How it works
Some types of cancer of the prostate gland require androgenic hormones to grow. This medicine works in two ways. Firstly it stops the androgen hormones (testosterone) present in your body from being able to attach to the cancer cells. Secondly by an effect on the hormonal mechanisms that control androgen production by the body, it decreases the amount of androgen hormone present in your blood stream.
This medicine should only be taken by men. It should not be taken by women or children.
There is no evidence that this medicine is addictive.
Before you take this medicine
When you must not take it
Do not take this medicine if you have or have had any of the following:
- Liver disease or liver tumours
(except if you have cancer of the prostate and this is due to spread of the prostate cancer)
- Dubin-Johnson or Rotor syndrome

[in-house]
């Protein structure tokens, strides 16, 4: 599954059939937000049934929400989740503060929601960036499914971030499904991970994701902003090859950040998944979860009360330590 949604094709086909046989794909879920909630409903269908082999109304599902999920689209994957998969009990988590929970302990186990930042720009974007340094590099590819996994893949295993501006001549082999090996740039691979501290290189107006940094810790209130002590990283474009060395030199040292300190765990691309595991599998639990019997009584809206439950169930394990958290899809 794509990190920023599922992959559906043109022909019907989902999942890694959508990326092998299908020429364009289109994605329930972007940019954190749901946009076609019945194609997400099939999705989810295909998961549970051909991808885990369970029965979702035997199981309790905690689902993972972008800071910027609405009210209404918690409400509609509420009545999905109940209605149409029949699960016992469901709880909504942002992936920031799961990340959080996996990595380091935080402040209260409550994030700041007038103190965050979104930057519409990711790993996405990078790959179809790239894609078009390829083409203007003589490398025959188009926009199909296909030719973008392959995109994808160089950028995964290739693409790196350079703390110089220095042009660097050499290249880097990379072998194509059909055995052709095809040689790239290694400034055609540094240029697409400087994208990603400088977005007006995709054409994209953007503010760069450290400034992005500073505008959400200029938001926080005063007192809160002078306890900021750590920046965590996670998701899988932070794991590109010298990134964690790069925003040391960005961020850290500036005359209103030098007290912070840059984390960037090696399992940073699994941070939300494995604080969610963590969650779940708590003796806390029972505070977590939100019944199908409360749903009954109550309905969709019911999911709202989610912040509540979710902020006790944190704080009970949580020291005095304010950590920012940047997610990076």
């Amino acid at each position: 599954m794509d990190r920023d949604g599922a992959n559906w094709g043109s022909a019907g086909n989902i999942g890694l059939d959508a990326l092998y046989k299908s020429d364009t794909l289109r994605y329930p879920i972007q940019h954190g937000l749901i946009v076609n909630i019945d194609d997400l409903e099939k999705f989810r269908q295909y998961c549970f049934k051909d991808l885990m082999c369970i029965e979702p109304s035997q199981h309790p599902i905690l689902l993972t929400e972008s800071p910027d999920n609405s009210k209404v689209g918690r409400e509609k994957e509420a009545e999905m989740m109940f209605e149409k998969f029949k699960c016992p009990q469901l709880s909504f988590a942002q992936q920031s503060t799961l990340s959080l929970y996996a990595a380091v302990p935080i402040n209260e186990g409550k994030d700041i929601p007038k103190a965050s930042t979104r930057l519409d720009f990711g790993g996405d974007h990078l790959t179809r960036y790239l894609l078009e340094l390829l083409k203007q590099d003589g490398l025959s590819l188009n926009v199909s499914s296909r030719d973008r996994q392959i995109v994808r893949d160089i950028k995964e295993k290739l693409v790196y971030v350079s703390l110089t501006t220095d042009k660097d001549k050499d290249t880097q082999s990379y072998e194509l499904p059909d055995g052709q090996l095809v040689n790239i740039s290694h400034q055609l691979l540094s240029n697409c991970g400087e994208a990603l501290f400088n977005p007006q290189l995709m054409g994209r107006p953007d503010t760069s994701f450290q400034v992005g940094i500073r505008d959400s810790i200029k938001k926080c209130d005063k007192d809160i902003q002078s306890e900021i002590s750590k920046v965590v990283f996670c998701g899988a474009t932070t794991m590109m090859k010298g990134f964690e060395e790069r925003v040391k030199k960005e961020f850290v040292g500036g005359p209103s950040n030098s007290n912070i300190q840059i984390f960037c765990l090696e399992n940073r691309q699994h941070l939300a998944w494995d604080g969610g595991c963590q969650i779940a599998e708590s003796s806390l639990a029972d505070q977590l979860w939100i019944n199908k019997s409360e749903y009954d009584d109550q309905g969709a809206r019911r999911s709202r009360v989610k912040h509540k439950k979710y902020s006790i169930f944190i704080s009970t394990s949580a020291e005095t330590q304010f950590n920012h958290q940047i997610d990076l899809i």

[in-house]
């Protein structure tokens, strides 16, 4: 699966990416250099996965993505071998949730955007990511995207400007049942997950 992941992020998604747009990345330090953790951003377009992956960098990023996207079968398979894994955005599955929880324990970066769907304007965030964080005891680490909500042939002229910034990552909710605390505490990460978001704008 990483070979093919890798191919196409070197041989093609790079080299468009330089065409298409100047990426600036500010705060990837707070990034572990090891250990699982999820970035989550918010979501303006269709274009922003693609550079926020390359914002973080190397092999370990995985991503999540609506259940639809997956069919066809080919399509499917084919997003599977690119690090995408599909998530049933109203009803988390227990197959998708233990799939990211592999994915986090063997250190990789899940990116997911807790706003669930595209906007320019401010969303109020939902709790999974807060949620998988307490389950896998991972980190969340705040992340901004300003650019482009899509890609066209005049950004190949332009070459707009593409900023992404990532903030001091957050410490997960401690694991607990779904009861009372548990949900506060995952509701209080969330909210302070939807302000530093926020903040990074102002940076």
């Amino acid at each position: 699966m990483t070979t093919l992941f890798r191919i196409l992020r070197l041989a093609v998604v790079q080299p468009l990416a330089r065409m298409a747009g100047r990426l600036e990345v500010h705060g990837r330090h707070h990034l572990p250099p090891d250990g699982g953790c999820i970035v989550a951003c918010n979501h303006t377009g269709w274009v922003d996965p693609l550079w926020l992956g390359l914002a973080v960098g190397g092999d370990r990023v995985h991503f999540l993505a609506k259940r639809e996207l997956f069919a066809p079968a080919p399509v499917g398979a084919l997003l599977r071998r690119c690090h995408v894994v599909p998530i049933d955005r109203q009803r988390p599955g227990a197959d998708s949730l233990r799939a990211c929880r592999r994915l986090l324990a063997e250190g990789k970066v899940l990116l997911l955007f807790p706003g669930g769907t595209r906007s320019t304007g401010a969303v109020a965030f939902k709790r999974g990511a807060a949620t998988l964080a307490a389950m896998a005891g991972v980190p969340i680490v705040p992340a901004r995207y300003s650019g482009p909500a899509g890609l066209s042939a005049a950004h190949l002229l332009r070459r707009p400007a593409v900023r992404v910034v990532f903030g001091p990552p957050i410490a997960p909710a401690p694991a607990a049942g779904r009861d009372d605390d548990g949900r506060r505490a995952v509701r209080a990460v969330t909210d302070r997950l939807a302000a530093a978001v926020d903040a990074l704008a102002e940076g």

(Your doctor would have told you this).
- Meningioma, a type of brain tumour
- A wasting disease or sickle cell disease
- Severe and persistent depression
- Problems with your blood clotting or blood clots
- Severe diabetes which involves serious changes in blood flow through the veins
- You have not yet completed puberty
- You are hypersensitive to, or have had an allergic reaction to, cyproterone or any of the ingredients listed at the end of this leaflet.
Symptoms of an allergic reaction may include cough, shortness of breath, wheezing or difficulty breathing; swelling of the face, lips, tongue, throat or other parts of the body, rash, itching or hives on the skin; fainting or hayfever-like symptoms